No One Knows What’s Inside the Smallpox Vaccine
At the heart of history’s most successful eradication campaign is a mystery. The smallpox vaccine—now also being deployed against monkeypox—contains a live virus that confers immunity against multiple poxviruses. But it is not smallpox or a weakened version thereof. Nor is it monkeypox. Nor is it cowpox, as suggested by the vaccine’s famous origin story involving pus taken from an infected milkmaid to immunize an 8-year-old boy.
It is something else entirely: a unique poxvirus whose origins have been lost, or perhaps never known at all. Scientists call it vaccinia, and it is pretty much found only in the vaccines. No one knows where vaccinia came from in nature. No one has ever found its animal reservoir. No one knows quite what vaccinia is—even as it has been used to inoculate billions of people and saved hundreds of millions of lives. It is a ghost of a virus that has survived by being turned into a vaccine.
José Esparza first began wondering about vaccinia in the 1980s, when he was assigned an office at the World Health Organization next to the smallpox archives. By then, the disease had already been eradicated, and people had, he says, “little interest in understanding the origins of the vaccine.” He went on to have a long career working on HIV and other viruses at the WHO and the Bill & Melinda Gates Foundation, but in retirement, he has returned to solving the mystery of vaccinia. It is a “hobby,” but also a bit of an obsession. For years now, he has been scouring museums and eBay for old vials of smallpox vaccine, scoring a couple every year. (“EBay—you can find anything you can imagine!” he says.) These vials no longer contain live virus, but the technology now exists to sequence the fragments of viral DNA that remain.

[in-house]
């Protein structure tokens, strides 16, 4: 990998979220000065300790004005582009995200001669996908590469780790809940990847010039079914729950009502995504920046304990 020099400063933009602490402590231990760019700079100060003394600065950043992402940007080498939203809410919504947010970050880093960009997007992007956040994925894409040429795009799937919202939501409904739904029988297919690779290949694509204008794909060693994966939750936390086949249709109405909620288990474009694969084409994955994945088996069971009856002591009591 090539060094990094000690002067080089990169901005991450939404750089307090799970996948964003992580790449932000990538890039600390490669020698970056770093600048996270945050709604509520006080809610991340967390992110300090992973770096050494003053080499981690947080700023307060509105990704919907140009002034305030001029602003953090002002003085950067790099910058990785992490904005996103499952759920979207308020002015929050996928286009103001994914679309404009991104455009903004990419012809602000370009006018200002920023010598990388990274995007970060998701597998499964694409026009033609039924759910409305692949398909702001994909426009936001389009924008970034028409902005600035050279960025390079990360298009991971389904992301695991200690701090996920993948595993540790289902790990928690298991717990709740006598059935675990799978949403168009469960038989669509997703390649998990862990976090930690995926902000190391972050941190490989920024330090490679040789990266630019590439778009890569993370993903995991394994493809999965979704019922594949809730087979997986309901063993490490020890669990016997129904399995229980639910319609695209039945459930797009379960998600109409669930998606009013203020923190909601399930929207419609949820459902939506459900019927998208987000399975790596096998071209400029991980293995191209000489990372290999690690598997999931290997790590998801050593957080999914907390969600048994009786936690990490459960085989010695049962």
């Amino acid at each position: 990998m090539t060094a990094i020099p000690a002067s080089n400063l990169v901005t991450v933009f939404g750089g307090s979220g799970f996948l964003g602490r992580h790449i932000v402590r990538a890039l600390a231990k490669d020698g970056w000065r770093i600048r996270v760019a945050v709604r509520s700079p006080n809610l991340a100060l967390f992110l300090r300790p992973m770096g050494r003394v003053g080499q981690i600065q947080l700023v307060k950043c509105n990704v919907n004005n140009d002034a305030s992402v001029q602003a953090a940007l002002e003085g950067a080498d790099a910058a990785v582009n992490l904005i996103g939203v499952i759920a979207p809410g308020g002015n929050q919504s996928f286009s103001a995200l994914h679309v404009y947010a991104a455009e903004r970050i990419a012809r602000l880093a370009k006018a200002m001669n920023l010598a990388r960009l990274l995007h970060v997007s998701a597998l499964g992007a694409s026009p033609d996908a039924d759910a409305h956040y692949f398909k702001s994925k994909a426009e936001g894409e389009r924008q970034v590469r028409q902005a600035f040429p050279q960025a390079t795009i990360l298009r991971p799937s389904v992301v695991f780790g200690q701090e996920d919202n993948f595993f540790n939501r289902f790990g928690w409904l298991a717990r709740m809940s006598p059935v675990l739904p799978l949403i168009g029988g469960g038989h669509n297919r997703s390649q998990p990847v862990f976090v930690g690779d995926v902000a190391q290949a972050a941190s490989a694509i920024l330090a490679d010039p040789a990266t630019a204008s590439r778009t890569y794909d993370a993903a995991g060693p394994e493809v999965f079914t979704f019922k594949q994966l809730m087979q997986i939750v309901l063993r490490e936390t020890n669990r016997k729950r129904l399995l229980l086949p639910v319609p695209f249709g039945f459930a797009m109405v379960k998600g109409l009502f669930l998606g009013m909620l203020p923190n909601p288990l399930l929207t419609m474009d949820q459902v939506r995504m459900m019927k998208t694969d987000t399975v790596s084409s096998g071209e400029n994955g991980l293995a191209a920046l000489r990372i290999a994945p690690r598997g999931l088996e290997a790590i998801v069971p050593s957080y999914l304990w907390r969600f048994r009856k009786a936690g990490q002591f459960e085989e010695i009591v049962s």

This DNA has revealed tantalizing if perplexing clues. Vaccinia turns out to be most genetically similar to another poxvirus called horsepox. But scientists have only ever sequenced one horsepox sample in the world, and they may never find another; the disease largely disappeared in the early 20th century. If horsepox really is the progenitor of vaccinia, how did that happen? And how did it then become lost to time?